Poster Annual Conference of the Genetics Society of Australasia with the NZ Society for Biochemistry & Molecular Biology

Hierarchical metapopulation structure in the southern Australia coastal bottlenose dolphin (Tursiops cf. australis) (525)

Eleanor AL Pratt 1 2 , Luciano B Beheregaray 2 , Kerstin Bilgmann 3 , Nikki Zanardo 1 2 , Fernando Diaz-Aguirre 1 2 , Luciana M Moller 1 2
  1. Cetacean Ecology, Behaviour and Evolution Laboratory, School of Biological Sciences, Flinders University, Adelaide, South Australia, Australia
  2. Molecular Ecology Laboratory, School of Biological Sciences, Flinders University, Adelaide, South Australia, Australia
  3. Biological Sciences, Maquarie University, Sydney, New South Wales, Australia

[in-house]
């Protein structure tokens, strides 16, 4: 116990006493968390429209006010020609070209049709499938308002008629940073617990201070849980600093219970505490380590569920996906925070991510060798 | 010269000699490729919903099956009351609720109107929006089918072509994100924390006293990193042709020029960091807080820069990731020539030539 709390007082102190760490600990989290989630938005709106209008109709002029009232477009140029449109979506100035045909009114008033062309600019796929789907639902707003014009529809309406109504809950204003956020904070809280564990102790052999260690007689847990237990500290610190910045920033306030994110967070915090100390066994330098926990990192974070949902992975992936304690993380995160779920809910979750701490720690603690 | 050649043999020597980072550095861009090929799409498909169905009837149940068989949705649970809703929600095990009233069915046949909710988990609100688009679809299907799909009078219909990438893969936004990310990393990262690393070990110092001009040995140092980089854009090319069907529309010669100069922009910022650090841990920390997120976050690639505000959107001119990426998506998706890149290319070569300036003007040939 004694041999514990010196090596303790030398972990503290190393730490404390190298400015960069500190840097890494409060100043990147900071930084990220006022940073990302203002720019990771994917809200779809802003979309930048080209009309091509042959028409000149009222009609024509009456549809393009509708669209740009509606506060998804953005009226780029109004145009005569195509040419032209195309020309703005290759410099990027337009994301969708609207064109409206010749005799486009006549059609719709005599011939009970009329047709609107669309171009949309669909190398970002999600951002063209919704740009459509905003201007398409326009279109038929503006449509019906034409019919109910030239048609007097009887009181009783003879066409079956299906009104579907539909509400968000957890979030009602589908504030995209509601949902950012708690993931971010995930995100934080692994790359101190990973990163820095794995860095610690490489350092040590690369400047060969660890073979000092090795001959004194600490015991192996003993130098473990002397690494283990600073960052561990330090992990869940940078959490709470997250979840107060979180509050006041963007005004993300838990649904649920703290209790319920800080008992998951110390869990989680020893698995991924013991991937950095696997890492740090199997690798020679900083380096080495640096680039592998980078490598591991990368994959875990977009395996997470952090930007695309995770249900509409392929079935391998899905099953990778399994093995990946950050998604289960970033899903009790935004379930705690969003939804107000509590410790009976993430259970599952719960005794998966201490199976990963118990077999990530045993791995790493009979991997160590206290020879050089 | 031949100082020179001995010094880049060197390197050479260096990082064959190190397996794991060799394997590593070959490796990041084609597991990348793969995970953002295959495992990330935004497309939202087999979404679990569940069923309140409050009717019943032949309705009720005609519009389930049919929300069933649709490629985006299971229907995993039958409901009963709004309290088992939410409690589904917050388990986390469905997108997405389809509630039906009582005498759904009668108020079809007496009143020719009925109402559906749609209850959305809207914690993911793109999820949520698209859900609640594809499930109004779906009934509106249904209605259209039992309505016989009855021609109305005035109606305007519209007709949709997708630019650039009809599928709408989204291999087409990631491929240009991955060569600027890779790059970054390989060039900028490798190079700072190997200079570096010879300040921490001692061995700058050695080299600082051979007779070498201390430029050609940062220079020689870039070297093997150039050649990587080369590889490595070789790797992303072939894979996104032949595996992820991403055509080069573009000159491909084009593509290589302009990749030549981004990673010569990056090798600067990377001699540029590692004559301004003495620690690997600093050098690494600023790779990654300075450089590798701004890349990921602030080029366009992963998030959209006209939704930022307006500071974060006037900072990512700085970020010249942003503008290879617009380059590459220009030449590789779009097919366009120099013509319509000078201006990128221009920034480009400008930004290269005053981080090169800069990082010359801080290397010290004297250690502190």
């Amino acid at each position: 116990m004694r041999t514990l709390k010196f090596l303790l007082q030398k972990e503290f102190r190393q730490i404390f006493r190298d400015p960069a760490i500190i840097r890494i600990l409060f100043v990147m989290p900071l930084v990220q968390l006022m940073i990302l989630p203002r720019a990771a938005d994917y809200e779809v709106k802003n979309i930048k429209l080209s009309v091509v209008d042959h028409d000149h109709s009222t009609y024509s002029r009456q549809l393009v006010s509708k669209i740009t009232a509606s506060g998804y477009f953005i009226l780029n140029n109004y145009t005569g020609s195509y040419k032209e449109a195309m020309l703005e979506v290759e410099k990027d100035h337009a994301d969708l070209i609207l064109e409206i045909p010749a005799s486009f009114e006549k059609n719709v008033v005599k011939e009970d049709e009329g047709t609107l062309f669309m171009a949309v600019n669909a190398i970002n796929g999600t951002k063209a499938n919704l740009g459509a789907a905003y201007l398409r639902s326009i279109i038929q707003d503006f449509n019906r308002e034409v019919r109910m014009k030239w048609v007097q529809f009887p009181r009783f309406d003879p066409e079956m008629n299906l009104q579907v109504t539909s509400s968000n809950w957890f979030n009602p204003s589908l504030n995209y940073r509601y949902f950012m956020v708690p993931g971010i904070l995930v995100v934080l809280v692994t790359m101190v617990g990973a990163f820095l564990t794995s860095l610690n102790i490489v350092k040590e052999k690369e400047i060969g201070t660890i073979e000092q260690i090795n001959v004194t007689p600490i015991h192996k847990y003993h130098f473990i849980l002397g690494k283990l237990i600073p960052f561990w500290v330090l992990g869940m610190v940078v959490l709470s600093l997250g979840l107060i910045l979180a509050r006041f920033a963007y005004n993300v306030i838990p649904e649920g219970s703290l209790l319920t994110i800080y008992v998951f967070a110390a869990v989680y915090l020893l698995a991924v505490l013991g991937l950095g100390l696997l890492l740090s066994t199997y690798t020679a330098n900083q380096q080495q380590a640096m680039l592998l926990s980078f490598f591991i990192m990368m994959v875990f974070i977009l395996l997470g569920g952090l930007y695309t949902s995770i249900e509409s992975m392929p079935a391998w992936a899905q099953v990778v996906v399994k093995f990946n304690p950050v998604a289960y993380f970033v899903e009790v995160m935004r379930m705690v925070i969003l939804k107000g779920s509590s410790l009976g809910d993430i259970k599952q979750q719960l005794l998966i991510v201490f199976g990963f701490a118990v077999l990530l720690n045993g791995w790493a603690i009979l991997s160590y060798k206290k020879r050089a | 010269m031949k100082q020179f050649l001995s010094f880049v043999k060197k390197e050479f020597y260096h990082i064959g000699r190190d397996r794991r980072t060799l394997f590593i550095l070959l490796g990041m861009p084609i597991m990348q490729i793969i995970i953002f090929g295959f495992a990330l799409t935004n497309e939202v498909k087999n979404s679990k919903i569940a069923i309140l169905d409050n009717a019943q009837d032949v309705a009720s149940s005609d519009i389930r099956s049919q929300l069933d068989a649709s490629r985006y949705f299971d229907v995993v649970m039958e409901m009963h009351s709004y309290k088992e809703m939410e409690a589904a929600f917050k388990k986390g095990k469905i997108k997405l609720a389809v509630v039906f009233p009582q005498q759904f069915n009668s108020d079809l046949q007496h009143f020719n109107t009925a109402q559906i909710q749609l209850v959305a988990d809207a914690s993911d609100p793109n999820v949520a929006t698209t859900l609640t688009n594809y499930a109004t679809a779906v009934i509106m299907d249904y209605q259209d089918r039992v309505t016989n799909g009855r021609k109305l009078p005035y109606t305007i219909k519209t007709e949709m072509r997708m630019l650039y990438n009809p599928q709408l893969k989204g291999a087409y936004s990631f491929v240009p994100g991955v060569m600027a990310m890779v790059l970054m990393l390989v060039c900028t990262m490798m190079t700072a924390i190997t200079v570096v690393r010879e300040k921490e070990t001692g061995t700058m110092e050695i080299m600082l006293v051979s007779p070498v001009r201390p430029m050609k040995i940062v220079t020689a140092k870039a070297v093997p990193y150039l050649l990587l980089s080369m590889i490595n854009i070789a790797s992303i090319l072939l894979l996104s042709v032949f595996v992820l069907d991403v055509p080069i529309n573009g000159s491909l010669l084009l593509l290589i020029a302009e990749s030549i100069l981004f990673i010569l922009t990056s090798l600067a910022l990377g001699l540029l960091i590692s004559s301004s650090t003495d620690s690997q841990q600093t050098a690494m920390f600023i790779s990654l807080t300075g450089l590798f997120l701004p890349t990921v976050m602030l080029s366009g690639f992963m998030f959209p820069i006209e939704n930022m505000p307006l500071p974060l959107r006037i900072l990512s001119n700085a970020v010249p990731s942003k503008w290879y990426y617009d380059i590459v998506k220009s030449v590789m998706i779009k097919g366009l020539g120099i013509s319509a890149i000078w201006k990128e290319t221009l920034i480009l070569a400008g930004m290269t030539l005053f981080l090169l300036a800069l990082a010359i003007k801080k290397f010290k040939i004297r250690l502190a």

Little is known about the population ecology of the recently described bottlenose dolphin species Tursiops australis. The species is thought to be comprised of small and genetically distinct populations (including sub-populations under increasing anthropogenic threats) and is likely endemic to coastal southern Australia. Mitochondrial DNA (mtDNA) control region sequences and microsatellite loci were used to assess genetic variation and hierarchical population structure of coastal T. cf. australis across a range of spatial scales and environmental discontinuities between southern Western Australia (WA) and central South Australia (SA). Overall, genetic diversity was similar to that typically found for bottlenose dolphins, although very low mtDNA diversity was found in Gulf St. Vincent (GSV) dolphins. We found historical genetic subdivision and likely differences in colonisation between GSV and Spencer Gulf, outer- and inner-gulf locations, and SA/WA and previously identified Victorian/Tasmanian populations. A hierarchical metapopulation structure was revealed along southern Australia, with at least six genetic populations occurring between Esperance, WA and southern Tasmania. In addition, fine-scale genetic subdivision was observed within each SA/WA population. In general, contemporary migration was limited throughout southern Australia, but an important gene flow pathway was identified eastward along the Great Australian Bight. Management strategies that promote gene flow among populations should be implemented to assist with the maintenance of the inferred metapopulation structure. Further research into the population ecology of this species is needed to facilitate well-informed management decisions.